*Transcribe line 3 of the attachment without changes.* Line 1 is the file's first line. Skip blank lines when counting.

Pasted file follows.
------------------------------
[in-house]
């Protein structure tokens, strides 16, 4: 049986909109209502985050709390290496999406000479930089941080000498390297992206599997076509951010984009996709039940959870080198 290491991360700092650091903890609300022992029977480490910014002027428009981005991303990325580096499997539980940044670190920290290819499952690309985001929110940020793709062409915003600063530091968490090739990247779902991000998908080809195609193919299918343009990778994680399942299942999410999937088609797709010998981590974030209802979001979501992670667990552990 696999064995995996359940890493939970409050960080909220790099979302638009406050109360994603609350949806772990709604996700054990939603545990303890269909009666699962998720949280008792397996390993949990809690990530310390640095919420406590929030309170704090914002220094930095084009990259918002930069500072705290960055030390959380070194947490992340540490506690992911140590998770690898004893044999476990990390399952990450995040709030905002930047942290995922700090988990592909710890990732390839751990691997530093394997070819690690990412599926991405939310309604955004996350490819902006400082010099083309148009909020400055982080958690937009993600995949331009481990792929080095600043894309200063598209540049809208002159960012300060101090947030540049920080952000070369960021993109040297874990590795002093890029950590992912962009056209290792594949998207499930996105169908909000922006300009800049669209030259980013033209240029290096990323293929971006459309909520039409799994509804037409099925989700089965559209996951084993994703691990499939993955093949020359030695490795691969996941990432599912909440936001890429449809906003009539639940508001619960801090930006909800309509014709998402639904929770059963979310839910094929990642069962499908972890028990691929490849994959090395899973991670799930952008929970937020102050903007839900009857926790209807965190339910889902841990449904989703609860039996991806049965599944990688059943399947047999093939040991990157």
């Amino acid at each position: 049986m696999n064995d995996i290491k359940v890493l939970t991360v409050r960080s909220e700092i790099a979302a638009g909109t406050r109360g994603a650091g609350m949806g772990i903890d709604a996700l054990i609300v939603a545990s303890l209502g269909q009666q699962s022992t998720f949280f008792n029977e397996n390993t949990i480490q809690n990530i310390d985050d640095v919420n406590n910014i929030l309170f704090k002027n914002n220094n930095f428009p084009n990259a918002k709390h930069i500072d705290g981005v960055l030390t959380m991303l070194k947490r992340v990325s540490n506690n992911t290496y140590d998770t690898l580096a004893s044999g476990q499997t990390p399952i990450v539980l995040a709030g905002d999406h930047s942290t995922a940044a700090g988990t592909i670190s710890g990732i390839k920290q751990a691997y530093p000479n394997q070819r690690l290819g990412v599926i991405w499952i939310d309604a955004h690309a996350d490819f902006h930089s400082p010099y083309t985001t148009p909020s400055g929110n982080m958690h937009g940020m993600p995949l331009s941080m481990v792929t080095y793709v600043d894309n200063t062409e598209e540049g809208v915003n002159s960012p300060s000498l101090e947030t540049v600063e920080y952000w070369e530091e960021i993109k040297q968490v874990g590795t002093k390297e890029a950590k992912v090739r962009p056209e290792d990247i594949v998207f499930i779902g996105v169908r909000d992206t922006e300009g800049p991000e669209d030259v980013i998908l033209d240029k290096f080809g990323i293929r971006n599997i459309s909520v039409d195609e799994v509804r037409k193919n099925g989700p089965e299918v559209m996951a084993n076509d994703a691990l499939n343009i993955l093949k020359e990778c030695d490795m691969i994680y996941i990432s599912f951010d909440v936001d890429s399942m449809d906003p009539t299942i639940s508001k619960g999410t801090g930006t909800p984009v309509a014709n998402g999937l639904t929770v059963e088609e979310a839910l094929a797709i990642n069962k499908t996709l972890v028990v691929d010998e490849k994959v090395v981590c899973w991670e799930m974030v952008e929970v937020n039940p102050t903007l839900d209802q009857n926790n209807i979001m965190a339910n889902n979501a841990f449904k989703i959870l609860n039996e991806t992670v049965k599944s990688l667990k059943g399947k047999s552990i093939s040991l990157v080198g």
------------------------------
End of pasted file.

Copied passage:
């Amino acid at each position: 049986m696999n064995d995996i290491k359940v890493l939970t991360v409050r960080s909220e700092i790099a979302a638009g909109t406050r109360g994603a650091g609350m949806g772990i903890d709604a996700l054990i609300v939603a545990s303890l209502g269909q009666q699962s022992t998720f949280f008792n029977e397996n390993t949990i480490q809690n990530i310390d985050d640095v919420n406590n910014i929030l309170f704090k002027n914002n220094n930095f428009p084009n990259a918002k709390h930069i500072d705290g981005v960055l030390t959380m991303l070194k947490r992340v990325s540490n506690n992911t290496y140590d998770t690898l580096a004893s044999g476990q499997t990390p399952i990450v539980l995040a709030g905002d999406h930047s942290t995922a940044a700090g988990t592909i670190s710890g990732i390839k920290q751990a691997y530093p000479n394997q070819r690690l290819g990412v599926i991405w499952i939310d309604a955004h690309a996350d490819f902006h930089s400082p010099y083309t985001t148009p909020s400055g929110n982080m958690h937009g940020m993600p995949l331009s941080m481990v792929t080095y793709v600043d894309n200063t062409e598209e540049g809208v915003n002159s960012p300060s000498l101090e947030t540049v600063e920080y952000w070369e530091e960021i993109k040297q968490v874990g590795t002093k390297e890029a950590k992912v090739r962009p056209e290792d990247i594949v998207f499930i779902g996105v169908r909000d992206t922006e300009g800049p991000e669209d030259v980013i998908l033209d240029k290096f080809g990323i293929r971006n599997i459309s909520v039409d195609e799994v509804r037409k193919n099925g989700p089965e299918v559209m996951a084993n076509d994703a691990l499939n343009i993955l093949k020359e990778c030695d490795m691969i994680y996941i990432s599912f951010d909440v936001d890429s399942m449809d906003p009539t299942i639940s508001k619960g999410t801090g930006t909800p984009v309509a014709n998402g999937l639904t929770v059963e088609e979310a839910l094929a797709i990642n069962k499908t996709l972890v028990v691929d010998e490849k994959v090395v981590c899973w991670e799930m974030v952008e929970v937020n039940p102050t903007l839900d209802q009857n926790n209807i979001m965190a339910n889902n979501a841990f449904k989703i959870l609860n039996e991806t992670v049965k599944s990688l667990k059943g399947k047999s552990i093939s040991l990157v080198g």